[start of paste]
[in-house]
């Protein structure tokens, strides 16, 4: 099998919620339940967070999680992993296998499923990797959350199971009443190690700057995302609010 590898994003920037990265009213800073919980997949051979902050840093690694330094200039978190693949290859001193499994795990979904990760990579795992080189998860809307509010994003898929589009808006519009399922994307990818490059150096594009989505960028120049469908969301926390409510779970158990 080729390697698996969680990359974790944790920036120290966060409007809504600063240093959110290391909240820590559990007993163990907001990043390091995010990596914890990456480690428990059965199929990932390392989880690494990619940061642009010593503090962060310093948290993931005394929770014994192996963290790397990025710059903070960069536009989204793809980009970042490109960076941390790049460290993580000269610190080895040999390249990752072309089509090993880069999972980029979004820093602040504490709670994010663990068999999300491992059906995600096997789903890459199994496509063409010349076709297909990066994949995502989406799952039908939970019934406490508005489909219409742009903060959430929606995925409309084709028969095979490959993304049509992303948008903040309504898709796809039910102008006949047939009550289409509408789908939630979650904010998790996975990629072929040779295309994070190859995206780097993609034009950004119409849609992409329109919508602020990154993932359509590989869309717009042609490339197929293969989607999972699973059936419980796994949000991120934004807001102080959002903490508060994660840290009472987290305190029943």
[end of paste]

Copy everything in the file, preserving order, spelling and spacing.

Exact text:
[in-house]
């Protein structure tokens, strides 16, 4: 099998919620339940967070999680992993296998499923990797959350199971009443190690700057995302609010 590898994003920037990265009213800073919980997949051979902050840093690694330094200039978190693949290859001193499994795990979904990760990579795992080189998860809307509010994003898929589009808006519009399922994307990818490059150096594009989505960028120049469908969301926390409510779970158990 080729390697698996969680990359974790944790920036120290966060409007809504600063240093959110290391909240820590559990007993163990907001990043390091995010990596914890990456480690428990059965199929990932390392989880690494990619940061642009010593503090962060310093948290993931005394929770014994192996963290790397990025710059903070960069536009989204793809980009970042490109960076941390790049460290993580000269610190080895040999390249990752072309089509090993880069999972980029979004820093602040504490709670994010663990068999999300491992059906995600096997789903890459199994496509063409010349076709297909990066994949995502989406799952039908939970019934406490508005489909219409742009903060959430929606995925409309084709028969095979490959993304049509992303948008903040309504898709796809039910102008006949047939009550289409509408789908939630979650904010998790996975990629072929040779295309994070190859995206780097993609034009950004119409849609992409329109919508602020990154993932359509590989869309717009042609490339197929293969989607999972699973059936419980796994949000991120934004807001102080959002903490508060994660840290009472987290305190029943």